The Harvard Study of Adult Development has tracked the lives of 724 men (and now their descendants) for more than 80 years. It's the longest-running study ever on what makes for a happy, fulfilling life, and it's gathered reams of data and generated endless articles and insights.
But when its original director, George Valliant, was asked to sum up its findings his response was simple: "Happiness is love. Full stop."
Healthy relationships are the beating heart of a happy life. They're also the engine of business. Every successful professional knows that pretty much every industry runs on relationships, and science shows those in happy, supportive partnerships are more likely to be successful professionally. Even friends have a profound impact on our lives, busting stress, boosting resilience, and generally making life more delightful.
Whatever your goals for 2022, strengthening your relationships -- of all kinds -- will help you get there. Luckily, many of the most impactful relationship advice out there applies to basically every kind of relationship and much is it is relatively simple to implement. I've written about some of these tips before here on Inc.com, but I recently stumbled on a goldmine of fresh ideas on the TED Ideas blog.
Improve your relationships by improving your questions.
The blog, which showcases ideas from speakers at the popular lecture series, recently featured relationship researcher Carol Bruess, who offered six relationship resolutions for the new year. All are thought-provoking, but one was so simple and broadly applicable, I had to share it here.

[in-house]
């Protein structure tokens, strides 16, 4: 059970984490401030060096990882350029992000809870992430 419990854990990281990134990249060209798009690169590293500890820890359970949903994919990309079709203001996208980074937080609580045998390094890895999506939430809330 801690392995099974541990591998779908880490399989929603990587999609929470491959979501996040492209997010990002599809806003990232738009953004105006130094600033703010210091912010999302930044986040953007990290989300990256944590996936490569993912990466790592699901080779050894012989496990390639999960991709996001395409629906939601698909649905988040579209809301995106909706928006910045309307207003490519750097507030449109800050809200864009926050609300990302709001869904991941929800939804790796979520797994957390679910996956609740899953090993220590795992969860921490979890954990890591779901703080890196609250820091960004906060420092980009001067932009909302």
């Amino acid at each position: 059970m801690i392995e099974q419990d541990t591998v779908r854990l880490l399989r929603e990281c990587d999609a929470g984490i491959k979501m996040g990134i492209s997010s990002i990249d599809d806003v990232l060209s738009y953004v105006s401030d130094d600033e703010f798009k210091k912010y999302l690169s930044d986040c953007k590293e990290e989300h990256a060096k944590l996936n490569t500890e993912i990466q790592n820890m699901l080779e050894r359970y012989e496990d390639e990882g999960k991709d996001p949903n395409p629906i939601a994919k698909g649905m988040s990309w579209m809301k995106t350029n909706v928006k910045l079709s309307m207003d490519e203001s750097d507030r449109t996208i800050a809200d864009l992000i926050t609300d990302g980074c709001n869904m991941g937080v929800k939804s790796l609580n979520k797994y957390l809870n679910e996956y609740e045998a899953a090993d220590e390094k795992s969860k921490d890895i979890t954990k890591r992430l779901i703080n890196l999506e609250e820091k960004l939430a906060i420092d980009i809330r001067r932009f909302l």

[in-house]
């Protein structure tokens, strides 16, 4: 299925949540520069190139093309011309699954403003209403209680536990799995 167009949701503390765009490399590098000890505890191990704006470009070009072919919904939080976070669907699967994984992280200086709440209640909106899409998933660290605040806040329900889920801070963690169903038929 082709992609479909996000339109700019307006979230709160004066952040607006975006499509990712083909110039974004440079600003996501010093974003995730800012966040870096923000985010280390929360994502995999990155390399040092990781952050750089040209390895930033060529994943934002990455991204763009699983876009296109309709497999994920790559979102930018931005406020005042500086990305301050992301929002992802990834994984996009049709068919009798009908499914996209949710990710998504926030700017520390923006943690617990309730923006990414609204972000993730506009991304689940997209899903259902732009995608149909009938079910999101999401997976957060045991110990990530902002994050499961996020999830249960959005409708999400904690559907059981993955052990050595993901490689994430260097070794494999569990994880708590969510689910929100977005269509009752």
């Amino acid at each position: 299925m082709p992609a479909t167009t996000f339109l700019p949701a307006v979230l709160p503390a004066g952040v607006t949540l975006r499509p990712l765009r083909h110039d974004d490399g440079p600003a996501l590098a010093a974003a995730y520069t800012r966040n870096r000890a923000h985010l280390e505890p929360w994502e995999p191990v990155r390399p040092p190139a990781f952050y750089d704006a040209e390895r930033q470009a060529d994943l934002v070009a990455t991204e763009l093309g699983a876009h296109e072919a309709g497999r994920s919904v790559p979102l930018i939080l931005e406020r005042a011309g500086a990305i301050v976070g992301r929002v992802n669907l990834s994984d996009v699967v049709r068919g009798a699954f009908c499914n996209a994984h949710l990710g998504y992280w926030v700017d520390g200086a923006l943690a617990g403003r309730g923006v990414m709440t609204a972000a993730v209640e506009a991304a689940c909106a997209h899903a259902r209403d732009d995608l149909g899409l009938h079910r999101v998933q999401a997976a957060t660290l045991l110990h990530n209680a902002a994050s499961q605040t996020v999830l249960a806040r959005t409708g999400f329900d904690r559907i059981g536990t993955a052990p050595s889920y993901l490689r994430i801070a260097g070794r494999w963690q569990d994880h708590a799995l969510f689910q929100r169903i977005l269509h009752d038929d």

Just about everybody has been told that "communication is the secret to great relationships." Bruess points out that advice is partial at best. "Not all communication is created equal. Yelling is communication, for example. And so is lying," she writes. For better relationships, you need not just any old communication, but effective communication. And Bruess has a simple suggestion of how to improve yours -- resolve to ask those you care about more open-ended questions this year.
"Ask the colleague who sits near you: 'What's been the best part of your week so far?'; ask your neighbor when you're both out walking your dogs: 'What's keeping you going these days?'; or ask your kid over dinner: 'What are you most afraid of happening in the next year?' she suggests. "Then, be fully present with them as you listen to them answer, without interrupting them with your own response or turning away."
Not only is this likely to lead to more meaningful conversations, which science suggests will make you happier, but truly listening to others is one of the most surefire ways to signal that you truly see and value them. And best of all, as Bruess notes, this simple trick works for literally any sort of relationship.